Monday, March 21, 2011

NC Wyeth

Before I begin my rant for N.C. Wyeth, I want to comment on Pat Smith's tips for young animators. He speaks from great experience and everything he says (well, almost everything) is extremely valuable. It almost feels like we studied under the same animation teachers – which I guess we kind of did, since we're total Disney freaks.
In any case, I've just finished a wonderful book on N.C. Wyeth (N.C. Wyeth, a Biography, by David Michaels) I've always been a big fan of his, but there were a number of pieces in the book that I'd never seen before. And his use of design hit me so hard that I realized I've got to use more design in my animation.

Especially in his earlier work 1905-1925 he demonstrates the power of shapes, lines, and color to move the eye around. And this is something that's so lacking in art and animation today.
Mr Wyeth would sacrifice detail in order to display a strong sense of shapes and energy. Unfortunately, in his later work, he abandoned these principals and his illustrations, though skilled, lost their dramatic impact.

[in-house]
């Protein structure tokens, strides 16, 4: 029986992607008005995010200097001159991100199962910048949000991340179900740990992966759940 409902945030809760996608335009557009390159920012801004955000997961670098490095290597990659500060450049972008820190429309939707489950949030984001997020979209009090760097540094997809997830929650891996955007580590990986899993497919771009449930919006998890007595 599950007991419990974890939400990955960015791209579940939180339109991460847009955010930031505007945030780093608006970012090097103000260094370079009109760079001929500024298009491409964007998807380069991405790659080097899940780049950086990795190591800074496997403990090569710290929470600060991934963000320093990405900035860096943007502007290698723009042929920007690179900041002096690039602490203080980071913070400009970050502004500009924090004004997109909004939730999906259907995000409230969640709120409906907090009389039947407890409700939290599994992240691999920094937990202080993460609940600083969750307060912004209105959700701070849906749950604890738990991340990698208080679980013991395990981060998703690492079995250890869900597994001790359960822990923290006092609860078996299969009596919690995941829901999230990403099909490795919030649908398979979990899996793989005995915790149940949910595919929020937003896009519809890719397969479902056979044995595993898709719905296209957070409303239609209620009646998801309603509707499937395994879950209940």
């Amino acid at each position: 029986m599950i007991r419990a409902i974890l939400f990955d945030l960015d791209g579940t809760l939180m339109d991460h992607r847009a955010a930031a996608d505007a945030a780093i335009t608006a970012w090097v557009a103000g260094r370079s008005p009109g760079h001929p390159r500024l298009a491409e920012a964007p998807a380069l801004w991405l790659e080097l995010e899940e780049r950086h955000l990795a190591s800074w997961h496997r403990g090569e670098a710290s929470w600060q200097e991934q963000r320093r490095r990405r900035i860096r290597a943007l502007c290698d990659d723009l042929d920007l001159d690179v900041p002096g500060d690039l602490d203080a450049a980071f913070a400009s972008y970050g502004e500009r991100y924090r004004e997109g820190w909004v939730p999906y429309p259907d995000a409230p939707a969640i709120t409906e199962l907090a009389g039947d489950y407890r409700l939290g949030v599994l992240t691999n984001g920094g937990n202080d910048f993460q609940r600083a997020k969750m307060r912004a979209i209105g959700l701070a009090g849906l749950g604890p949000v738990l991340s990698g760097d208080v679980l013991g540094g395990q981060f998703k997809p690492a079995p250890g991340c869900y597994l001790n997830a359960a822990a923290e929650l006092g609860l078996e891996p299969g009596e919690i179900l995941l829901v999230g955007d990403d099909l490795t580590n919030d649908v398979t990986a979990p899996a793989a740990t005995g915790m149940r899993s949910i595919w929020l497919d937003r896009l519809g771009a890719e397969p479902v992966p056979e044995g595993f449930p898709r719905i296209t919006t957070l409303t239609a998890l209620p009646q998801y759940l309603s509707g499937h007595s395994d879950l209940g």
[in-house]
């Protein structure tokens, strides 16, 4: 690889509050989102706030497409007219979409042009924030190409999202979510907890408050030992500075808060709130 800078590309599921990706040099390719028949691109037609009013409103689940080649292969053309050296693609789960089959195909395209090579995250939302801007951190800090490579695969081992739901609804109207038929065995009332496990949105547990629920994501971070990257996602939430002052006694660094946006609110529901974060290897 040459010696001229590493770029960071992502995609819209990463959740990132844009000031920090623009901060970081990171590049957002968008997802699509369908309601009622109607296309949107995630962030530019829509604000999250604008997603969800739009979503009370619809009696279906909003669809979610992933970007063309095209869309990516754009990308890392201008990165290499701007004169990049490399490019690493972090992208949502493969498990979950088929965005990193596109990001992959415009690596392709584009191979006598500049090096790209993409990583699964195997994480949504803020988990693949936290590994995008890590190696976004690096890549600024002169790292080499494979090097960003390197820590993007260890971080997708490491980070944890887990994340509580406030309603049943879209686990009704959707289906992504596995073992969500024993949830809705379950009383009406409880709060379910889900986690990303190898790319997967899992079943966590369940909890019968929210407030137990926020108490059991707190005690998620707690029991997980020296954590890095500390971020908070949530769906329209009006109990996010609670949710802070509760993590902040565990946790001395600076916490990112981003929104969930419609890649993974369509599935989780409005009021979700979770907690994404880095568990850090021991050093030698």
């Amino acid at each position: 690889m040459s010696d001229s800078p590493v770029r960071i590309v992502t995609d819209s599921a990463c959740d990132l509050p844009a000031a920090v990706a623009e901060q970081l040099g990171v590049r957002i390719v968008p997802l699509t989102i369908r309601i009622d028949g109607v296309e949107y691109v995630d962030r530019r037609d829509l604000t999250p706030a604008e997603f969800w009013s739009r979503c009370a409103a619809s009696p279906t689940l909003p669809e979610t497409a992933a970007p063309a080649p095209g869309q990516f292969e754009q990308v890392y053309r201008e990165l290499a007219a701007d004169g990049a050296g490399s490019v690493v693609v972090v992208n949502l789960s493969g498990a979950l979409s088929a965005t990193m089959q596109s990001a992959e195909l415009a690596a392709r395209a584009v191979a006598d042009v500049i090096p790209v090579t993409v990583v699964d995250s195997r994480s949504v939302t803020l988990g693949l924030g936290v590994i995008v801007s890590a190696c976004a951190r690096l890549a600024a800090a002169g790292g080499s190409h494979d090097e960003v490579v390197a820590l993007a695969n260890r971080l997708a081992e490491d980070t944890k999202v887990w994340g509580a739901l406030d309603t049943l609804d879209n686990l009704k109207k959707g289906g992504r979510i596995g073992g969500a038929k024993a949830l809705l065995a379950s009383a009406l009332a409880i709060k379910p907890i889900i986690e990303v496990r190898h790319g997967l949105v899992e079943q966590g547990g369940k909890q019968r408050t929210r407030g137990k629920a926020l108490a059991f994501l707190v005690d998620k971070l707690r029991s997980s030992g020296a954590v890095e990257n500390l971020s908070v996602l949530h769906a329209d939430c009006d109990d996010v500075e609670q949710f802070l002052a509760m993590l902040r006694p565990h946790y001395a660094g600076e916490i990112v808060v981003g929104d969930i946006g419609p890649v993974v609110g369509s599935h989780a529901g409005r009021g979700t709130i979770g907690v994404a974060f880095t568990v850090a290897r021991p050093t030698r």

Aside from the great Howard Pyle, with whom he had a close relationship, he mentioned an Italian painter called Giovanni Segantini. I looked him up and found a real teacher/student influence between the two. I'll show some of his work and you can also see Mr. Segantini's use of strong design and composition.
In the new film I'm working on, "Cheatin'", I want to put much more emphasis on the design aspects. I hope this will give the film a unique flavor, something very different from your typical corporate animated film that's full of extraneous details ("Shrek").
It's often the case that I'll see a museum exhibition or read a book or see a certain film and 2 or 3 months later you'll see those influences in my most recent film.


  1. The early N.C. Wyeth paintings remind me of Frank Frazetta. Dynamic, powerful, with the right amount of detail. Thank you for sharing this. I always love hearing about the artists you admire.

  2. I highly recommend a road trip to the Brandywine Museum (where many of N.C.'s best originals reside)--while you're on your way, stop by the Frazetta museum in PA. The differences between their work when viewed in person are fascinating: Friz's stuff is so small, and very what-you-see-is-what-you-get. Very little is lost in reproduction. But N.C.'s paintings are BIG, and very rich up close. Lots that you can't see in print--yet they're still tremendous on the page.

    And the Brandywine has N.C.'s stuff beautifully displayed.

    Great blog!